Totalitarianism: we have become comfortably numb - Part 9

Newspeak, propagandistic language characterised by euphemism, circumlocution, and the inversion of customary meanings. Coined by George Orwell in his novel Nineteen Eighty-four. Newspeak, “designed to diminish the range of thought,” the language of Big Brother’s enforcers. —Britannica (excerpt).

Totalitarianism: we have become comfortably numb - Part 9
A small matter of jurisdiction: a country that doesn't exist brings a case against a country it claims doesn't exist

Part 1, Part 2, Part 3, Part 4, Part 5, Part 6, Part 7, Part 8

'The Eleventh Edition [of the Newspeak Dictionary] is the definitive edition,' he said. 'We're getting the language into its final shape -- the shape it's going to have when nobody speaks anything else. When we've finished with it, people like you will have to learn it all over again. You think, I dare say, that our chief job is inventing new words. But not a bit of it! We're destroying words -- scores of them, hundreds of them, every day. We're cutting the language down to the bone. The Eleventh Edition won't contain a single word that will become obsolete before the year 2050.'

The wholesale dismantling of the meaning of English words, mostly nouns, verbs and adjectives, that we have had to witness since the imposition onto our culture of political correctness has irked me for some time. When I first encountered that racism no longer meant racism, I sat up. The etymology of this "decolonised" racism has since evolved by leaps and bounds, so much so that I was henceforth to understand that all white people are racist! I quote from the Twelfth Edition of the Newspeak Dictionary:

What Racism Is — and What It Isn’t

To learn how racism affects people, it’s essential to know what it is. Racism isn’t just prejudice — having a discriminatory attitude based on incorrect assumptions about different races. Racism also involves power — the ability to dictate and control outcomes. It comes from privileged groups and institutions that uphold their own social, political and economic advantages while actively harming people of color and limiting their access to opportunities. When a privileged group of people exercises power over another group based on skin color and perceived differences between races, that’s racism.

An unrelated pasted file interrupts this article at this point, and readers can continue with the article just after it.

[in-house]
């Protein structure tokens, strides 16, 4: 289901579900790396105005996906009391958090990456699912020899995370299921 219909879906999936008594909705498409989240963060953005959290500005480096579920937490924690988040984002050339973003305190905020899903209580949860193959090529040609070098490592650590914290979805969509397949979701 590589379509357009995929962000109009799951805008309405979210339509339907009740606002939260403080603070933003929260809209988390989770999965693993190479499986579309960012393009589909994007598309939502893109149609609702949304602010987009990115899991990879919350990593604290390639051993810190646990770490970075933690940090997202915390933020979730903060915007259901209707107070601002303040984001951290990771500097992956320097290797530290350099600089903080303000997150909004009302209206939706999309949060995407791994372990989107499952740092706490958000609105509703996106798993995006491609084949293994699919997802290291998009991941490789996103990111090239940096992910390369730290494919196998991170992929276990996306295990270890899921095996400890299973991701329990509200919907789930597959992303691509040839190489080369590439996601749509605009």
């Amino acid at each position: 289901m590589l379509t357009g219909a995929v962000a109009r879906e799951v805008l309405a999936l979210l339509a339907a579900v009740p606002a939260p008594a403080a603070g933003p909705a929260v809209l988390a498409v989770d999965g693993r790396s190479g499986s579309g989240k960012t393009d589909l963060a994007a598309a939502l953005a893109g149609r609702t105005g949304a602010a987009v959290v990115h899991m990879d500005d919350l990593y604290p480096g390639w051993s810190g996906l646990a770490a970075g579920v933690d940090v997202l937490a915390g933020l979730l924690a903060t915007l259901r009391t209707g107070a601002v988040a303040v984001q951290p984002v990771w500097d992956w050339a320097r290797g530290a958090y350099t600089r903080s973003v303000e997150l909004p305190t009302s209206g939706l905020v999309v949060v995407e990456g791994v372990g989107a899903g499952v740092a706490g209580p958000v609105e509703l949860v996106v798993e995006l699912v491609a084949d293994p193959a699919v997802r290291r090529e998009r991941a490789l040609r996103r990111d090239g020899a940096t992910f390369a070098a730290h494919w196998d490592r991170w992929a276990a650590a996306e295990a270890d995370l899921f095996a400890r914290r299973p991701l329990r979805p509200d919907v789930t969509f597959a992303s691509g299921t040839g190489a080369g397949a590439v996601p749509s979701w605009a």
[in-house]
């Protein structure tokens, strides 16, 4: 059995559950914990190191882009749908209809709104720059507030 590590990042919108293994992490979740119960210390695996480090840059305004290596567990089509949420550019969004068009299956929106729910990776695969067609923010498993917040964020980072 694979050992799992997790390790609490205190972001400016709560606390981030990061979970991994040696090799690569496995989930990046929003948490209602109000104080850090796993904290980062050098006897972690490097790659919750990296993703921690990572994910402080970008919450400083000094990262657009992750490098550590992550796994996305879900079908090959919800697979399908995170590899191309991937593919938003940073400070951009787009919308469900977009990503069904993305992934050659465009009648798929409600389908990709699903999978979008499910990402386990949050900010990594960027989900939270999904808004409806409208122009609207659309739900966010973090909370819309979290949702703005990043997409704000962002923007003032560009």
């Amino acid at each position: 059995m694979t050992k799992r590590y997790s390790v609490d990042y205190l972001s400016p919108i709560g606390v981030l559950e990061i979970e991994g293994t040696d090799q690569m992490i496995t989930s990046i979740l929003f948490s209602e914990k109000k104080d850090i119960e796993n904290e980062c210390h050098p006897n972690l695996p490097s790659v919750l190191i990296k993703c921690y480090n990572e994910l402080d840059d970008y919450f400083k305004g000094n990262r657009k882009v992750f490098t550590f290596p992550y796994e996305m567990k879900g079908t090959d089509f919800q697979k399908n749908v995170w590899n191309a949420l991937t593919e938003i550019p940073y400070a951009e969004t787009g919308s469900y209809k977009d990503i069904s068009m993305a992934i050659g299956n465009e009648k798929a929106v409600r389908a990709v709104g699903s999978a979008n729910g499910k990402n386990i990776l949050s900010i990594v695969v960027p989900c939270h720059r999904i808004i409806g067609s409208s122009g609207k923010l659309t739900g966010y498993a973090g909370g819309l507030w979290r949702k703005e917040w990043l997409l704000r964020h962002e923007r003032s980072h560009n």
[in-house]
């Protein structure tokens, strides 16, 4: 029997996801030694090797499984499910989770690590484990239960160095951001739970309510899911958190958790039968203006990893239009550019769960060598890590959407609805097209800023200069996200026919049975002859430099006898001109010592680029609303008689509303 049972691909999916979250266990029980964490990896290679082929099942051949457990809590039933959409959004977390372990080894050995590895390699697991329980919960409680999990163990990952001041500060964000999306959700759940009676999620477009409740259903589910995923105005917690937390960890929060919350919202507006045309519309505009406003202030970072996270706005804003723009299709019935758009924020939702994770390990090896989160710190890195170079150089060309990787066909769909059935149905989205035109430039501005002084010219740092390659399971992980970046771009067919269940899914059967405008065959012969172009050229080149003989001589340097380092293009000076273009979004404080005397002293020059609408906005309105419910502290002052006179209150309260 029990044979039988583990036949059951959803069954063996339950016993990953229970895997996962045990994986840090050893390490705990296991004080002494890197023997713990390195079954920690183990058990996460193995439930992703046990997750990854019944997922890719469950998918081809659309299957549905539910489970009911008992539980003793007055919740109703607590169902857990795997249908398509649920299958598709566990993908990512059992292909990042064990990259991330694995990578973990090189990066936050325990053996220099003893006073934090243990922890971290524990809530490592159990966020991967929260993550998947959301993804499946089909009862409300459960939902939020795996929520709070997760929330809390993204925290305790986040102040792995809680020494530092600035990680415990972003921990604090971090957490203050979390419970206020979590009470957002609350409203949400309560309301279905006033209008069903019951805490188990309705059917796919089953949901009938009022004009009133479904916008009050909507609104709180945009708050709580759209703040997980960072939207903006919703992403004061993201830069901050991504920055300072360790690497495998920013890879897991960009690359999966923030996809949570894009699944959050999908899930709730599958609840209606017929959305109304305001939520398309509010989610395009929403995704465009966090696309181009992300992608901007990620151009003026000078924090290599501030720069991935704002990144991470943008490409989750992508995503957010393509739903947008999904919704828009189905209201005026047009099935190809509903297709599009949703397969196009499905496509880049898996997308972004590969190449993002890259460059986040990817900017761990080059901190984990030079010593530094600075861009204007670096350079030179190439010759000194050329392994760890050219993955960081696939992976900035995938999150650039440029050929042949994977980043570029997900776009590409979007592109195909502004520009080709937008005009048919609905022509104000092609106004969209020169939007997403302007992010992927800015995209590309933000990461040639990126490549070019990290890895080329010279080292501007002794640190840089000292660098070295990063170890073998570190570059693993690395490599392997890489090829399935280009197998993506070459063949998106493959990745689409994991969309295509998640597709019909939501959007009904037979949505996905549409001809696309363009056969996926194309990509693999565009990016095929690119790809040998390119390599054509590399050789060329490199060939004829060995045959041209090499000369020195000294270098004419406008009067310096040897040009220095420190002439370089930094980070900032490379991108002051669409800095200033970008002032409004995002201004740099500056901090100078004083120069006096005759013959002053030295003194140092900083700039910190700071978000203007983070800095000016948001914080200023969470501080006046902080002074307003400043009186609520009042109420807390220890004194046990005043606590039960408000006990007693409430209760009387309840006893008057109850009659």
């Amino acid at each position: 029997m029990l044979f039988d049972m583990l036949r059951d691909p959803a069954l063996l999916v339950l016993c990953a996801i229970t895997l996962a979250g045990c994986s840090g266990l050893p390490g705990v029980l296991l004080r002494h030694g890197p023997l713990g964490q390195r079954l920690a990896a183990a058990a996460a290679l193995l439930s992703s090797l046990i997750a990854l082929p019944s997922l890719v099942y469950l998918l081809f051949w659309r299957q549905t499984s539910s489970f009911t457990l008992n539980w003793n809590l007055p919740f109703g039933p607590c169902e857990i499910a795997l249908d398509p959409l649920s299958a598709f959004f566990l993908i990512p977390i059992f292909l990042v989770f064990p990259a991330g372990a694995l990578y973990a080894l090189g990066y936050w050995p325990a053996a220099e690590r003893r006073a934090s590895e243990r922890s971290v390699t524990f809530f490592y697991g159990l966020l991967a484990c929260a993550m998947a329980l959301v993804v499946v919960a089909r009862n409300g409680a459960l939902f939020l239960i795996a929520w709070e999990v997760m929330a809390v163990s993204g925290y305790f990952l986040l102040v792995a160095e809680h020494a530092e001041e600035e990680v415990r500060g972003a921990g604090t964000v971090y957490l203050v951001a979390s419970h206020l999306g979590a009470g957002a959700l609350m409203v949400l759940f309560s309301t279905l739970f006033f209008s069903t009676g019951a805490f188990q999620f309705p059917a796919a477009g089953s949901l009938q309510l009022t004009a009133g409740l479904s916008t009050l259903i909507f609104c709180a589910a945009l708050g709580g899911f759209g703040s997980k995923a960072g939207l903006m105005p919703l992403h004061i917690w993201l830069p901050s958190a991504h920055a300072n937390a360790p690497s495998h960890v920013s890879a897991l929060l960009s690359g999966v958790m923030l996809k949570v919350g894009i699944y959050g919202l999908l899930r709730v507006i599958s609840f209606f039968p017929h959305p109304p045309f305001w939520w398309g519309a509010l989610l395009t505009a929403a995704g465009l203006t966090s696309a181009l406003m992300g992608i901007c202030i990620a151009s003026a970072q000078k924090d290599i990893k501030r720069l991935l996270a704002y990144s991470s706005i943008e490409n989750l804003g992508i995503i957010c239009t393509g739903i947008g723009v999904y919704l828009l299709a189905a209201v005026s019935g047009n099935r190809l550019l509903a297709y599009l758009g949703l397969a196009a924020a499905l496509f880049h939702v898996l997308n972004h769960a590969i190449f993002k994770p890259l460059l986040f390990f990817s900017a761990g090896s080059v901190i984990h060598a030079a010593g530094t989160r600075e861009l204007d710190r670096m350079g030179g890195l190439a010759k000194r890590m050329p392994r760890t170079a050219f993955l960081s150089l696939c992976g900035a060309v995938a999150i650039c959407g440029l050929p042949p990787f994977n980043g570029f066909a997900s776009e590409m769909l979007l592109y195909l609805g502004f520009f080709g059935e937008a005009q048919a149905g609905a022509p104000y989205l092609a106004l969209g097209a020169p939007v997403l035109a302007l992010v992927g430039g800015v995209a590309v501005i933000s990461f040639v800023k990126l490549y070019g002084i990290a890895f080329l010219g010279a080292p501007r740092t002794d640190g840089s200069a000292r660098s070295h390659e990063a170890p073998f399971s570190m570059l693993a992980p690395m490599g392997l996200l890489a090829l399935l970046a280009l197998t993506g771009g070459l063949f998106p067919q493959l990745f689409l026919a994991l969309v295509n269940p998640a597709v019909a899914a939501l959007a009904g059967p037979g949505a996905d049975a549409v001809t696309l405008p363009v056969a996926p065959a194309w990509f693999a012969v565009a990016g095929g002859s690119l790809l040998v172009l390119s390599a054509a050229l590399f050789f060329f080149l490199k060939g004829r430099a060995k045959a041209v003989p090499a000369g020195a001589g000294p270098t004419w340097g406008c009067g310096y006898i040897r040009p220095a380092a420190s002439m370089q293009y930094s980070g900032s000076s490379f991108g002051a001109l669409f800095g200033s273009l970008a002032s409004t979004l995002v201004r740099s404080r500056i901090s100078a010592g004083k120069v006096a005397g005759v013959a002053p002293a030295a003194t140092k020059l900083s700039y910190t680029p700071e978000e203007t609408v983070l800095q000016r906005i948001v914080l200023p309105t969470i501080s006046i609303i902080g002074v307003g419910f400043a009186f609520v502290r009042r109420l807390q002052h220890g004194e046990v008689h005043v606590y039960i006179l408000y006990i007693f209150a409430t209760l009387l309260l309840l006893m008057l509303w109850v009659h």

Particularly in the Western world, white people hold this privilege and power, and institutions systematically favor whiteness. When someone makes negative assumptions about white people and treats them differently based on their whiteness, though, it’s an example of racial prejudice; it is not racism. This is because there’s an underlying power structure in the United States that perpetuates the privileges of whiteness on a widespread, systemic level. “Expressions of racial prejudice directed at white people…do not have the power or authority to affect the white person’s social/economic/political location and privileges,” according to the Alberta Civil Liberties Research Centre — but white people’s expressions of racial prejudice do have the power to affect other races’ privileges. Power is a defining element of racism, and without it, an individual or group cannot be racist.

And just like that, Louis Farrakhan is not a racist, Robert Mugabe was not a racist, Poqo was not racist and Black Lives Matter is not racist. However, William Wilberforce was a racist, Olive Schreiner was a racist, John Abner is a racist and the charity Christian Solidarity is racist. The past is no longer there. This is how totalitarianism begins.